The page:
US 4794549 A
An apparatus for measuring insecticide activity. A chamber holds a plural of insects and a quantity of the insecticide to be tested. An exit is formed in the chamber so that insects escaping from the chamber pass through a detector to generate a signal. The signals are compared to other signals generated by the other insects passing the detector to determine the repellency of the insecticides.
1. An apparatus for measuring the activity of insects in response to an insecticide comprising: at least one chamber for holding a plurality of insects; an insecticide sample holder which holds a quantity of the insecticide to be tested for repellency; an exit formed in the chamber so as to provide an escape path for insects to leave the chamber; a detector located near the exit formed in the chamber so that an insect traveling along the escape path will pass through the detector, the passage of the insect causing the detector to generate a signal for each insect showing the passage of one of the insects; a computer which receives the signal and processes the signal to generate data and relate it to other signals from the chamber in a predetermined relationship indicating the degree of repellency; a recorder which receives and stores the data and relationship calculated by the computer for later use and analysis; and means for cleaning an insect from the exit and delaying the passage of additional insects through the exit for a predetermined period of time the means for clearing including a source of compressed gas, a nozzle located near the exit formed in the chamber so as to direct the compressed gas across the exit, the nozzle being fluidly connected to the source of compressed gas, a valve which is opened for a predetermined time when an insect is sensed by the detector in the exit path to clear the insect from the exit and deter another insect from entering the exit for a predetermined period of time.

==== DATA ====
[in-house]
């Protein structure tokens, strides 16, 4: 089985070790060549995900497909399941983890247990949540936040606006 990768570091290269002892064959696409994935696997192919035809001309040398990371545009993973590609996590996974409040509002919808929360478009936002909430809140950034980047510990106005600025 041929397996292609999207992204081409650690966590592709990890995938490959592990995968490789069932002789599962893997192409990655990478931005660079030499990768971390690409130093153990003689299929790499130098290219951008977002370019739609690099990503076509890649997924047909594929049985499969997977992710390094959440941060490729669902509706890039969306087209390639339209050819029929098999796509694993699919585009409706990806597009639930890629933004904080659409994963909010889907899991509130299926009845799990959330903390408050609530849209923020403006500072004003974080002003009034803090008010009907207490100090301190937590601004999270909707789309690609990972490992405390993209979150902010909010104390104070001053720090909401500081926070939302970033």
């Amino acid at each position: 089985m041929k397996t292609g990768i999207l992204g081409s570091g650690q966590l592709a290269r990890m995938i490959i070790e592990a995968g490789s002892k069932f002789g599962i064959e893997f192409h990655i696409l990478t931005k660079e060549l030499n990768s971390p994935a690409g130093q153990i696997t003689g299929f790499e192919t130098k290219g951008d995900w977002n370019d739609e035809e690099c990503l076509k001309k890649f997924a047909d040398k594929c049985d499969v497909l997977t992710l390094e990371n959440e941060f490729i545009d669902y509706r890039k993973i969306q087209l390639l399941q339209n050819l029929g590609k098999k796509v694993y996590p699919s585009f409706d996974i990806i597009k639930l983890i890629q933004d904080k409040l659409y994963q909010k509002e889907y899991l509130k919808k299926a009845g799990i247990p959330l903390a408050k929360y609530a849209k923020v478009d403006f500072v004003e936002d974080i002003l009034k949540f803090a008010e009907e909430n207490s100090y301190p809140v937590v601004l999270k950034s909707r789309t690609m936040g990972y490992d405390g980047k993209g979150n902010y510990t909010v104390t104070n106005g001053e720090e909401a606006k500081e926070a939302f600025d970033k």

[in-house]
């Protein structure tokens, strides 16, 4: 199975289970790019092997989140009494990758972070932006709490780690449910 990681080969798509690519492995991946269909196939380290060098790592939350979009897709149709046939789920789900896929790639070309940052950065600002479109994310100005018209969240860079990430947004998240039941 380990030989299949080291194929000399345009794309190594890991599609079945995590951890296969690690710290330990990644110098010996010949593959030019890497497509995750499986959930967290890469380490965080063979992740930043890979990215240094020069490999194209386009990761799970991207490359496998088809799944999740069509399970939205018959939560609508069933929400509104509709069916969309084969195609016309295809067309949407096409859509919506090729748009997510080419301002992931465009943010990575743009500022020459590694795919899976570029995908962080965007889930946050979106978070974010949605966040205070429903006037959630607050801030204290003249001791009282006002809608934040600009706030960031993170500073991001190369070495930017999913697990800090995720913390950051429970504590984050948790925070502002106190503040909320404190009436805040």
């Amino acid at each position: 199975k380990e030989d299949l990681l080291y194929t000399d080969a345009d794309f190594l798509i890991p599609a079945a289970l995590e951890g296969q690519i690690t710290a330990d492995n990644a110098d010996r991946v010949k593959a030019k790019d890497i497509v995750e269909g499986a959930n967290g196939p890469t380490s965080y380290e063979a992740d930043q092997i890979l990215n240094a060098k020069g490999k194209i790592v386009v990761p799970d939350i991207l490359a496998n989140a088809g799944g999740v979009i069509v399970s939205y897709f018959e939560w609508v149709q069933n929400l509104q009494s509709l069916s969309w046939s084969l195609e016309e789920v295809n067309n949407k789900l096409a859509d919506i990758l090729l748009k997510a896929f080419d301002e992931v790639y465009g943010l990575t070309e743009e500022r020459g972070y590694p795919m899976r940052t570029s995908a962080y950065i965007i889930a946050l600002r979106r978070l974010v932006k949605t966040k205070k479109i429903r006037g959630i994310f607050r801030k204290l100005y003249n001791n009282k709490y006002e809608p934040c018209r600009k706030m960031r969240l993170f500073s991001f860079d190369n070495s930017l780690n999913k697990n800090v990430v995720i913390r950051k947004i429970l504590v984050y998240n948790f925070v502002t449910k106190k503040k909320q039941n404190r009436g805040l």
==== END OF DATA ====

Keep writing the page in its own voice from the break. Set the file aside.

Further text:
2. The system of claim 1 wherein the detector is a photo-sensitive detector comprising a light source which is a light emitting diode and a receptor which is a phototransistor.
3. An apparatus for measuring the activity of insects in response to an insecticide comprising: at least one chamber for holding a plurality of insects; an insecticide tested for repellency; an exit formed in the chamber so as to provide an escape path for insects to leave the chamber; a photosensitive detector having a receptor and a light source located so that an insect traveling along the escape path will pass through the photosensitive detector the passage of the insect causing the photosensitive detector to generate an electrical impulse showing the passage of an insect; a computer which receives the electrical impulse and processes the impulse to generate data and relate it to other impulses from the chamber in a predetermined relationship indicating the degree of repellency; a recorder which receives and stores the data and relationships calculated by the computer; and means for clearing an insect from the exit and delaying the passage of additional insects through the exit for a predetermined period of time the means for clearing including a source of compressed gas, a nozzle located near the exit formed in the chamber so as to direct the compressed gas across the exit, the nozzle being fluidly connected to the source of compressed gas, a valve which is opened for a predetermined time when an insect is sensed by the detector in the exit path to clear the insect from the exit and deter another insect from entering the exit for a predetermined period of time.
4. The system of claim 3 where the light source is a light emitting diode and the receptor is a phototransistor.
The invention described herein may be manufactured, used, and licensed by or for the Government for governmental purposes without payment to us of any royalty thereon.
1. Field of the Invention
In one aspect this invention relates to a device suitable for testing the reaction of insects to insecticides residues.
In a further aspect, this invention relates to a device suitable for counting the movement of insects past a predetermined point.
2. Description of Related Art